There are specific application benefits that can be achieved from effective document management, for instance anything to do with your CRM system, managing your contracts, sales proposals and all the documentation to do with your customers.
Additionally you are likely to have content from your ERP system, finding things like invoices, credit notes, batch notes and goods receipts notes. Fundamentally it's not necessarily an application that needs document management - it's the whole business that needs it. From a conceptual point of view most of the knowledge and information that resides inside the company is stored in electronic or printed documents which need to be scanned in and stored, or information can be locked in employees e-mail systems or in file servers.
All the document management system does is unlock that so it becomes easy to access and understand the material that's there. Everybody produces content - all the document management system does is make the content more usable.
The early bird catches the Worm
There is an erroneous idea that document management should begin only when employees get to the stage that you can't find anything. But ideally the time to start would be when there are only one or two employees, and then as you grow you can automatically retain and manage all your information. The bigger a firm is the more difficult it becomes to manage the process, and switch from a scenario of document anarchy to one of document management.
The most effective technology is generally something that is easy to use that doesn't change the way employees work. Typically this would be a web browser application or something that works through users' Microsoft environment, like Outlook, because a lot of people have this open on their desktop, so then they can work within the application they're used to using. This also helps user acceptance of the new product or system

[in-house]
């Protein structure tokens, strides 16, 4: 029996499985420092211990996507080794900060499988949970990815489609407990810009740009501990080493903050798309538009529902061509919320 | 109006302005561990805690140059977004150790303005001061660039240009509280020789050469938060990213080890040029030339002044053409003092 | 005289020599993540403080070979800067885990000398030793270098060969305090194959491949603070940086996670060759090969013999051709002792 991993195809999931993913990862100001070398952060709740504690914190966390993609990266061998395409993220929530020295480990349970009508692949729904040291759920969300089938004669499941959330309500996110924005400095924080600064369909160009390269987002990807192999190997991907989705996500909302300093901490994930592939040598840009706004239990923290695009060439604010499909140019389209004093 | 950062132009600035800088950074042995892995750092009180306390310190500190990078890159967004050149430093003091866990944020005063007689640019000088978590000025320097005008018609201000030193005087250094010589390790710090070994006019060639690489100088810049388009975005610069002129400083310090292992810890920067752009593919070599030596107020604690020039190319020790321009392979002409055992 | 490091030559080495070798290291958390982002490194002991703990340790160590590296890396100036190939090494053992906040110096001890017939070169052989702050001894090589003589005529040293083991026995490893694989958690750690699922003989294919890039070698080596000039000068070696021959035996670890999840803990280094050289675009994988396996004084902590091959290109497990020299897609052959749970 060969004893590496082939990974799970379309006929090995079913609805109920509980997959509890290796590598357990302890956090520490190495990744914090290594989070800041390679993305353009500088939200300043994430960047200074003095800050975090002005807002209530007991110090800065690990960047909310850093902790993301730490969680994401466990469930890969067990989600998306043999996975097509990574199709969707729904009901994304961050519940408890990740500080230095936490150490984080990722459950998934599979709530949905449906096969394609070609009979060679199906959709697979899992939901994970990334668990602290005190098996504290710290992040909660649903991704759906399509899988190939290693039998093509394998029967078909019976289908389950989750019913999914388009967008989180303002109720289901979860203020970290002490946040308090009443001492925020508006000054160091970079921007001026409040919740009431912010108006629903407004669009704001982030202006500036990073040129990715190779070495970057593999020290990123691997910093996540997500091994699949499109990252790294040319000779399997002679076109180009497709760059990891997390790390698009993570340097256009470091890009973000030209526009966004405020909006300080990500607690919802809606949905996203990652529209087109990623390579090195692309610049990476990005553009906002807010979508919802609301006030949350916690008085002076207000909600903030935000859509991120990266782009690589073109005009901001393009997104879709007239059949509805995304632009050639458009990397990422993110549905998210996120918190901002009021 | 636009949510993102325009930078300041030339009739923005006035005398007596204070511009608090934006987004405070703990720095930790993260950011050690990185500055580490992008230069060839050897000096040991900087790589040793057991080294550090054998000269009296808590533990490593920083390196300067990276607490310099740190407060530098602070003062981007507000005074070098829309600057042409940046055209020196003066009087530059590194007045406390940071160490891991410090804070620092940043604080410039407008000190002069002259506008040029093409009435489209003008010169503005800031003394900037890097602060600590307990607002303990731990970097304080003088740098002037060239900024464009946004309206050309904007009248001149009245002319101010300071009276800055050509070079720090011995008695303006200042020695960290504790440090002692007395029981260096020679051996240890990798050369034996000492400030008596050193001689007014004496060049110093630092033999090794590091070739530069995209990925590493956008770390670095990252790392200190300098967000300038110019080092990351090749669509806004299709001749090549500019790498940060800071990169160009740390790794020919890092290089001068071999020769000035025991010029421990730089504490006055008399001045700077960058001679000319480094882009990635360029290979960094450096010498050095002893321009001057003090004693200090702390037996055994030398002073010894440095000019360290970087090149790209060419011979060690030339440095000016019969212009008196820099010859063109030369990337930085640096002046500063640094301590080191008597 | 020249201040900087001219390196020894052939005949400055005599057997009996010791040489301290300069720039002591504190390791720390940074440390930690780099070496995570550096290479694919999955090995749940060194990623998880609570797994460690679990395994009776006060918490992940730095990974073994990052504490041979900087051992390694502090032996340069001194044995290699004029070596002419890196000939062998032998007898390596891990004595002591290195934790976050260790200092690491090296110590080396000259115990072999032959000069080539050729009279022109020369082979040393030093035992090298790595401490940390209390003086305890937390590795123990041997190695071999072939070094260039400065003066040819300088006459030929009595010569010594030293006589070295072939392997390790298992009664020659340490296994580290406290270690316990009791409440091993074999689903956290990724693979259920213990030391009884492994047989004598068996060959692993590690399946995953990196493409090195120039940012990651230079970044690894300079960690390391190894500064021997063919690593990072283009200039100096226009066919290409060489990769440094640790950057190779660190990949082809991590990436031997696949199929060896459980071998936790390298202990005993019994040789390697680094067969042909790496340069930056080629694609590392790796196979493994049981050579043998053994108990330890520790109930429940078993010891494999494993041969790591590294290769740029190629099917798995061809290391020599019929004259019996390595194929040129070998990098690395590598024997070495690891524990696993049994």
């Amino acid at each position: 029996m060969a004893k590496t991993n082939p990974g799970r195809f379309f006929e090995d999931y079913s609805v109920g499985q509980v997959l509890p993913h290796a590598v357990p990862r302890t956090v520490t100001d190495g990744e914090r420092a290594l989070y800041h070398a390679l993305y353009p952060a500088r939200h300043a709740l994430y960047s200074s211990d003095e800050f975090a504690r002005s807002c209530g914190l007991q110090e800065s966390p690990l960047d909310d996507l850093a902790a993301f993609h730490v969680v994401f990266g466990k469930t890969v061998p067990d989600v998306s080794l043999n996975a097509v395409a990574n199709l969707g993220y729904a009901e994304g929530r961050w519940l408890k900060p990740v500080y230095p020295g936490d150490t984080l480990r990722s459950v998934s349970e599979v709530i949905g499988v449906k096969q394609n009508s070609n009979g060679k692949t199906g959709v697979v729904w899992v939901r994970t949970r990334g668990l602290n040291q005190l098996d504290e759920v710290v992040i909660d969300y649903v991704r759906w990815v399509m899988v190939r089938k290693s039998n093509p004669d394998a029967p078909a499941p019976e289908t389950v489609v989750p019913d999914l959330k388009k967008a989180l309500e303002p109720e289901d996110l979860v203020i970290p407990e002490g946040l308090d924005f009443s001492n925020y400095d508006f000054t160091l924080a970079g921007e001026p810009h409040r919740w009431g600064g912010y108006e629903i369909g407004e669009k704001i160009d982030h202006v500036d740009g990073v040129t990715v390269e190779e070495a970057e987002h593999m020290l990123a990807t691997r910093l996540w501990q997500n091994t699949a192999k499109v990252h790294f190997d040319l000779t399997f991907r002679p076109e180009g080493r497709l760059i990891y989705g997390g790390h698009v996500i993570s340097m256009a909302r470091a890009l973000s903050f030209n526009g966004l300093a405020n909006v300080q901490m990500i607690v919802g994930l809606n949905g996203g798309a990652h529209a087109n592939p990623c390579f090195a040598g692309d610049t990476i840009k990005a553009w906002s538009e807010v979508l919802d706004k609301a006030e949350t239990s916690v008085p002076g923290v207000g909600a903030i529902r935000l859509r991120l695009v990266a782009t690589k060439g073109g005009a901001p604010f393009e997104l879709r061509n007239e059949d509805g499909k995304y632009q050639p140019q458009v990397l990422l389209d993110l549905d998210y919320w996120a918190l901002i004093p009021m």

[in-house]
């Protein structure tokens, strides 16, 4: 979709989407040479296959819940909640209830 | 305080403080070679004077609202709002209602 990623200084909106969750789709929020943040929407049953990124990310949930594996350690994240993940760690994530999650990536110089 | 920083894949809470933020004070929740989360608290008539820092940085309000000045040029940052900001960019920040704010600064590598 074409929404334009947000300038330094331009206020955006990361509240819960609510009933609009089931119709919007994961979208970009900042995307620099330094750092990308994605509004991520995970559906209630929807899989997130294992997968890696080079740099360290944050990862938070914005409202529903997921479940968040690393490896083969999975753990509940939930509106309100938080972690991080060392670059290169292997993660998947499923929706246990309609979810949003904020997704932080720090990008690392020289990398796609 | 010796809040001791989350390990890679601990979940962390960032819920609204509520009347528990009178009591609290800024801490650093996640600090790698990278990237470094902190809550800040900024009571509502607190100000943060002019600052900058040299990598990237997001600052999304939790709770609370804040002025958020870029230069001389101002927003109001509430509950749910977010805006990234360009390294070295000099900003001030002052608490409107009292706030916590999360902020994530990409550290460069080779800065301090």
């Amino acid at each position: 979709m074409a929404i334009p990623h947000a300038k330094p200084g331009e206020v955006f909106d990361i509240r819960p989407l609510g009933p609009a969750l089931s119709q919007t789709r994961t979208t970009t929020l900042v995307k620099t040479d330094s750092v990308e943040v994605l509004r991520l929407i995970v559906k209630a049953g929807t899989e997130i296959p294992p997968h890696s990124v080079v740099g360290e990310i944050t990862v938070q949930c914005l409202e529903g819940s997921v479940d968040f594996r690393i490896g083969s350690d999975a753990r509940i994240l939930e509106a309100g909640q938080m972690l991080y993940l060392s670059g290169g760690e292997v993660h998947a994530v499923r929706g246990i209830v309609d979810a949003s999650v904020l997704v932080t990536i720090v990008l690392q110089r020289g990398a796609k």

Sourcing the matter
When weighting whether to in-source or out-source a document management solution, companies should consider the amount of infrastructure their firm has got and whether or not they want to have the capital outlay of putting in a decent server and what this involves - namely having technical support people on site.
For small companies I think it makes sense to go for an ASP service. For medium to larger companies I think it makes sense to bring it in-house, because most people like to feel their in control of their systems.
If you're dealing with large documents through an IP service, you are very bandwidth-restricted on your connection, whereas internally on a LAN (Local Area Network) that's not going to be an issue.
Also, if companies are taking their document management system internally they must consider administrative costs, back up costs and redundant server costs, so it can be expensive. If an ASP service is being used by a larger organisation its important to weigh up whether there are lots of users with requisite bandwidth needs.
SMEs can learn from companies that have already introduced document management - in that they needn't go for something too complicated that's overtly costly. With some of the bigger systems; you buy the system and then buy a fortune of consultancy to configure the system to your requirements, so you might go live six months or more after buying it. I think buying a solution where you can install it on day one and run it on day two has got to be a good idea for the SME.
Les Paul is managing director of Datum consulting. Datum is a software development company that specialises in delivering enterprise-wide Document, Knowledge and Business Process Management solutions for businesses of all sizes.